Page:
The good news in A.C. is that for the first time in several years, January revenue was up an astounding 19 percent over last year’s figures. Sure, there’s less competition, but even when the four casinos that closed last year are included in the accounting, January revenue was still up one percent. Biggest winner was The Golden Nugget.

Also positive news on the Boardwalk is the belated return of singer Peter Lemongello. Lemongello, a longtime colleague of those behind “Backstage,” was the first performer in history to sell one million records by way of television commercials. Lemongello’s on-air spots, actually the forerunner if “infomercials,” launched a career that led to 25 “Tonight Show” appearances, sold-out Carnegie Hall and Madison Square concerts. He was also the only entertainer to be on the cover of the “Wall Street Journal.” He was an Atlantic City regular for some seasons, but since his move to Florida some years back, Boardwalk citings have been rare. Until now. Peter Lemongello will appear at Resorts International from April 1 to April 18 and again from May 18 through May 31. The occasions when a performer actually lives up to their hype—and this guy got plenty of it—are rare. But Lemongello lives up to it. He’s a strong, strong singer with impeccable pipes and has evolved into one of our underrated treasures as a superb interpreter of the Great American Songbook.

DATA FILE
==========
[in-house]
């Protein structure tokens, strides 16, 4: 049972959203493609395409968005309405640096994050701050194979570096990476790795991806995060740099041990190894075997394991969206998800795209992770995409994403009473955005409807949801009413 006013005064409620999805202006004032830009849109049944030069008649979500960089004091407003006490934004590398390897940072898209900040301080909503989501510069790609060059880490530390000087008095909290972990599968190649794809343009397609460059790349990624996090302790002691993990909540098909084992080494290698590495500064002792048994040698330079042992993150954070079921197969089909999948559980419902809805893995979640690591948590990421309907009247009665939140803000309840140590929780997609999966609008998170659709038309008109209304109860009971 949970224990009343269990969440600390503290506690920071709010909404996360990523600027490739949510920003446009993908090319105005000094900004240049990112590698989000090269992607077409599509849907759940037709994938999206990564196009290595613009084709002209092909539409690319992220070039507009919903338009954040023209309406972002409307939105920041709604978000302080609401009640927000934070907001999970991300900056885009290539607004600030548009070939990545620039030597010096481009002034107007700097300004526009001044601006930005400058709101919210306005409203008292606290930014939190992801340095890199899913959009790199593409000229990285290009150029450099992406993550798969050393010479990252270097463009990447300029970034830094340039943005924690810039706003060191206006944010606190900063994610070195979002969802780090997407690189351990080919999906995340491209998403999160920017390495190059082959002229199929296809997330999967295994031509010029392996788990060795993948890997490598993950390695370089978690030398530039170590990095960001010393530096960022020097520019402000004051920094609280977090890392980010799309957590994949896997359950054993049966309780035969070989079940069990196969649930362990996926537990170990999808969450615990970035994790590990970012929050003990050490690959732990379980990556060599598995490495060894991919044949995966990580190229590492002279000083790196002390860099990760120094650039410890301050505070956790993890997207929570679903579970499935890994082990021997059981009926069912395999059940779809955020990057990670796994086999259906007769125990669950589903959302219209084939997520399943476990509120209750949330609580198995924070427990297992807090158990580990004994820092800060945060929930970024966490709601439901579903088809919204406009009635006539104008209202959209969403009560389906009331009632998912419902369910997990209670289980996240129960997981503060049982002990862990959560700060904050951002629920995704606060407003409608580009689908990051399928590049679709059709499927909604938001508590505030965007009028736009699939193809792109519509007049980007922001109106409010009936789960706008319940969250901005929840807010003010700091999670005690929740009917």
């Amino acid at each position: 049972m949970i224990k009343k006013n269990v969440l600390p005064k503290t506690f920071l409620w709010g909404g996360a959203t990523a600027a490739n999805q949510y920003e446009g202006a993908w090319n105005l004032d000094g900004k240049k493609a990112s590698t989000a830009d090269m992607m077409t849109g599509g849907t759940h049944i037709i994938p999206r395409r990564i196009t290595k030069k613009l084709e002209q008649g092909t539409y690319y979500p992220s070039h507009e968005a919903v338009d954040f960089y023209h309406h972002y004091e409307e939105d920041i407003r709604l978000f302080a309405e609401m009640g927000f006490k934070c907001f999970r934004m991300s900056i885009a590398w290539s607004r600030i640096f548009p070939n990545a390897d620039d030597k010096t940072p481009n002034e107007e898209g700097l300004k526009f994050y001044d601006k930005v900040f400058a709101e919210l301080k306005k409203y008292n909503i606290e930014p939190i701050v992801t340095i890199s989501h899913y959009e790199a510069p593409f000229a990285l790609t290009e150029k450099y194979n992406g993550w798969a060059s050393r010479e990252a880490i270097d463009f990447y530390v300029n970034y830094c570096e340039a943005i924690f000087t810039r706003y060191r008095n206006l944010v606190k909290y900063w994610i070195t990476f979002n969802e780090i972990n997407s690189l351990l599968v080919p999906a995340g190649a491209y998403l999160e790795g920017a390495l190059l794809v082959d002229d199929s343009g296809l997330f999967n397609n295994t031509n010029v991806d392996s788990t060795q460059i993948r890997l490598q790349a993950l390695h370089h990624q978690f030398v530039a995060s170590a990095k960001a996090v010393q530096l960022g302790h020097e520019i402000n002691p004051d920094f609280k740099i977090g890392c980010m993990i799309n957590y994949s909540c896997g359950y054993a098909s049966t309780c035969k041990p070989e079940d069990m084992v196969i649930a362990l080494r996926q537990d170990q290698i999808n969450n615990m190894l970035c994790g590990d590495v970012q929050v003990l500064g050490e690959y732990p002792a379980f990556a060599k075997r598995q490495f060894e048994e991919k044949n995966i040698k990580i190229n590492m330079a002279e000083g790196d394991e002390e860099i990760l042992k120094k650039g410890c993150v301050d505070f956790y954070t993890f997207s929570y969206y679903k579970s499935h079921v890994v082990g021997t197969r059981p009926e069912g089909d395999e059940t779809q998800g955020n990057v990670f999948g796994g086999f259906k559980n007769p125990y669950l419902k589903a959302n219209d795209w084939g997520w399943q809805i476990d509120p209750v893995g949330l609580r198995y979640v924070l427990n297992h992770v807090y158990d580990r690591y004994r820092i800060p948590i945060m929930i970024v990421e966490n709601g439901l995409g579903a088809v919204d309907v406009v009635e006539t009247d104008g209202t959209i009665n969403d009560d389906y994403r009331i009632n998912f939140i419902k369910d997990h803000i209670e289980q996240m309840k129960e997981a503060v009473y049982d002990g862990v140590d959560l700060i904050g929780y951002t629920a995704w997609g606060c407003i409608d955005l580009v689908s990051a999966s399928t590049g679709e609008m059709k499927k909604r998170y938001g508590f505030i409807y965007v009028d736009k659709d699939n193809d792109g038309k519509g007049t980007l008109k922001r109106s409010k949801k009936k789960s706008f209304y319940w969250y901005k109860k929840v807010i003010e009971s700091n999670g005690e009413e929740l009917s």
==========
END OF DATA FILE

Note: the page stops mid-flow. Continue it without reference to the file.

The Philadelphia “free weekly newspaper wars” are heating up. “Philadelphia City Paper” was recently sold to “Metro,” and now, news has come that “Philadelphia Weekly” has been sold. The buyer is Broad Street Media, which owns the “Northeast Times,” the “Star” and several wire services. As part of the deal, Broad Street Media also gets the “South Philly Review.” Truth be told, the “Review” is doing better business than CP and PW combined. Both have been clocking in at around the 20 pages per issue neighborhood which is very, very thin. An incisive “Philadelphia Magazine” article a few years ago predicted that one of the two would have to go. With news of this sale, I’d bet that Broad Street Media actually made this deal to get the healthy “South Philadelphia Review” and will soon put PW out of its misery (“Philadelphia Weekly,” by the way, is the rag that mentions the word “jazz” about twice per year).